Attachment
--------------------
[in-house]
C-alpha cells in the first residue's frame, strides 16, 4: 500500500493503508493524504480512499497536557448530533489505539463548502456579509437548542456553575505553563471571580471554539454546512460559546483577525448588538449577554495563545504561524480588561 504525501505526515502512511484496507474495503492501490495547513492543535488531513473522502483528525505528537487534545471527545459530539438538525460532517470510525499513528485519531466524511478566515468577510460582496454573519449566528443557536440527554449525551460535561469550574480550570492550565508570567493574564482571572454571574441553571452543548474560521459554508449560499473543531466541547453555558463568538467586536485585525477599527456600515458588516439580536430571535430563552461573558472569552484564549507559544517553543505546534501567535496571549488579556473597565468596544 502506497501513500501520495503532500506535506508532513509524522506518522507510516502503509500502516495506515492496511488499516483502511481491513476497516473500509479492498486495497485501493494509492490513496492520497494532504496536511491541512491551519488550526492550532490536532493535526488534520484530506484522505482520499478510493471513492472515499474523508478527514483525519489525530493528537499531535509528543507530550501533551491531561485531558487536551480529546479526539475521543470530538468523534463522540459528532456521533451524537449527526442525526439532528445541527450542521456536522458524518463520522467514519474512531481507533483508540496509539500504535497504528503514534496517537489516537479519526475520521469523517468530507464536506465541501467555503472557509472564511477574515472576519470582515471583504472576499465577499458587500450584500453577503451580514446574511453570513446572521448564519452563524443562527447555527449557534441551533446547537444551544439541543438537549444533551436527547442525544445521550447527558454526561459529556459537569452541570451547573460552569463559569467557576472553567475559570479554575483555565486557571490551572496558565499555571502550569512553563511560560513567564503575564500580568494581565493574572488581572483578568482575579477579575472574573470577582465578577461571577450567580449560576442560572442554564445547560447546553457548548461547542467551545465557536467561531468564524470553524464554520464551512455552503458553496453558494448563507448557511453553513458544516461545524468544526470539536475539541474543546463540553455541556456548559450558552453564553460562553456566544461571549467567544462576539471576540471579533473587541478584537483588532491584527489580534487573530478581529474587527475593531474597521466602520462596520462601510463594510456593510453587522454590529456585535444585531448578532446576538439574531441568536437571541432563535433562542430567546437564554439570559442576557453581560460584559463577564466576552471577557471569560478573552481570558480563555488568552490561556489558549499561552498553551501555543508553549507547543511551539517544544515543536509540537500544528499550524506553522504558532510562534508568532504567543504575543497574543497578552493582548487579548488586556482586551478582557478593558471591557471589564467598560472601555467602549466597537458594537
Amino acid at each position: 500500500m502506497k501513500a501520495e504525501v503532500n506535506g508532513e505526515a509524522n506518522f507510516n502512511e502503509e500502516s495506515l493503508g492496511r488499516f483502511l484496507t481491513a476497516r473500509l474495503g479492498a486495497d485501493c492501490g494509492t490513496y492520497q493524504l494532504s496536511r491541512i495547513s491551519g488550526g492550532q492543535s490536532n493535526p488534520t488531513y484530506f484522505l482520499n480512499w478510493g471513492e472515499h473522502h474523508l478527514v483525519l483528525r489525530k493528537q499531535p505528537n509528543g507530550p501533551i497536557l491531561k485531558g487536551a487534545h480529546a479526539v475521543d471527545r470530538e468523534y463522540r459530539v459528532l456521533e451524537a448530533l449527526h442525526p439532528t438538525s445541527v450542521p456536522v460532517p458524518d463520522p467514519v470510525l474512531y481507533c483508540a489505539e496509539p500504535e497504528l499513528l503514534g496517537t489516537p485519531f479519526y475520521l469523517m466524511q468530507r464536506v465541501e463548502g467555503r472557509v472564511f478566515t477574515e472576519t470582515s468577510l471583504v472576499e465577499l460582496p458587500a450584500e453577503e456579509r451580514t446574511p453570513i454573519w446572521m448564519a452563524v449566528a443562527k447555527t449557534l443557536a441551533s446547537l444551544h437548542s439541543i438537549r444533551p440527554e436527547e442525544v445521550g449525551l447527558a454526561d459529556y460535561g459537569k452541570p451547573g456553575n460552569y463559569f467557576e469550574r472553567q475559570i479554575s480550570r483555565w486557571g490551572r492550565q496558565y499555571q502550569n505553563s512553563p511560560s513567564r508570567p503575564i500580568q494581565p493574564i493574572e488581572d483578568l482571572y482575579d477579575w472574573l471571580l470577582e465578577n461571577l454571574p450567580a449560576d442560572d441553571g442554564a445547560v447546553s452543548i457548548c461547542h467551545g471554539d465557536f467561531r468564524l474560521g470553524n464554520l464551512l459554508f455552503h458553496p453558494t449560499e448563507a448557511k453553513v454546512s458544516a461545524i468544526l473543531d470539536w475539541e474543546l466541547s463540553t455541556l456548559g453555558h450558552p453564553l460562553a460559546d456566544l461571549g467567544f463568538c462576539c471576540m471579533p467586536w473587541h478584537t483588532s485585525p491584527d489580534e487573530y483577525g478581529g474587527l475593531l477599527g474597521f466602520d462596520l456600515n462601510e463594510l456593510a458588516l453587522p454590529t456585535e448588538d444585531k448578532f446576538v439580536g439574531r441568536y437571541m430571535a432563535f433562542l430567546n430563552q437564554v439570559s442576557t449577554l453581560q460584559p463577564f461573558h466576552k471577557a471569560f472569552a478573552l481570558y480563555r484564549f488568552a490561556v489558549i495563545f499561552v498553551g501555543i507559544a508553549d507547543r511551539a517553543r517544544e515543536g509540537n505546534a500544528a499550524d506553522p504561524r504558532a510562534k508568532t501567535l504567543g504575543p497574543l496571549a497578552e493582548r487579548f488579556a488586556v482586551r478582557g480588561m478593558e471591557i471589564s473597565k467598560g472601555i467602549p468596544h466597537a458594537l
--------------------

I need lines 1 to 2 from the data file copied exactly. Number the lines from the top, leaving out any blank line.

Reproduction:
[in-house]
C-alpha cells in the first residue's frame, strides 16, 4: 500500500493503508493524504480512499497536557448530533489505539463548502456579509437548542456553575505553563471571580471554539454546512460559546483577525448588538449577554495563545504561524480588561 504525501505526515502512511484496507474495503492501490495547513492543535488531513473522502483528525505528537487534545471527545459530539438538525460532517470510525499513528485519531466524511478566515468577510460582496454573519449566528443557536440527554449525551460535561469550574480550570492550565508570567493574564482571572454571574441553571452543548474560521459554508449560499473543531466541547453555558463568538467586536485585525477599527456600515458588516439580536430571535430563552461573558472569552484564549507559544517553543505546534501567535496571549488579556473597565468596544 502506497501513500501520495503532500506535506508532513509524522506518522507510516502503509500502516495506515492496511488499516483502511481491513476497516473500509479492498486495497485501493494509492490513496492520497494532504496536511491541512491551519488550526492550532490536532493535526488534520484530506484522505482520499478510493471513492472515499474523508478527514483525519489525530493528537499531535509528543507530550501533551491531561485531558487536551480529546479526539475521543470530538468523534463522540459528532456521533451524537449527526442525526439532528445541527450542521456536522458524518463520522467514519474512531481507533483508540496509539500504535497504528503514534496517537489516537479519526475520521469523517468530507464536506465541501467555503472557509472564511477574515472576519470582515471583504472576499465577499458587500450584500453577503451580514446574511453570513446572521448564519452563524443562527447555527449557534441551533446547537444551544439541543438537549444533551436527547442525544445521550447527558454526561459529556459537569452541570451547573460552569463559569467557576472553567475559570479554575483555565486557571490551572496558565499555571502550569512553563511560560513567564503575564500580568494581565493574572488581572483578568482575579477579575472574573470577582465578577461571577450567580449560576442560572442554564445547560447546553457548548461547542467551545465557536467561531468564524470553524464554520464551512455552503458553496453558494448563507448557511453553513458544516461545524468544526470539536475539541474543546463540553455541556456548559450558552453564553460562553456566544461571549467567544462576539471576540471579533473587541478584537483588532491584527489580534487573530478581529474587527475593531474597521466602520462596520462601510463594510456593510453587522454590529456585535444585531448578532446576538439574531441568536437571541432563535433562542430567546437564554439570559442576557453581560460584559463577564466576552471577557471569560478573552481570558480563555488568552490561556489558549499561552498553551501555543508553549507547543511551539517544544515543536509540537500544528499550524506553522504558532510562534508568532504567543504575543497574543497578552493582548487579548488586556482586551478582557478593558471591557471589564467598560472601555467602549466597537458594537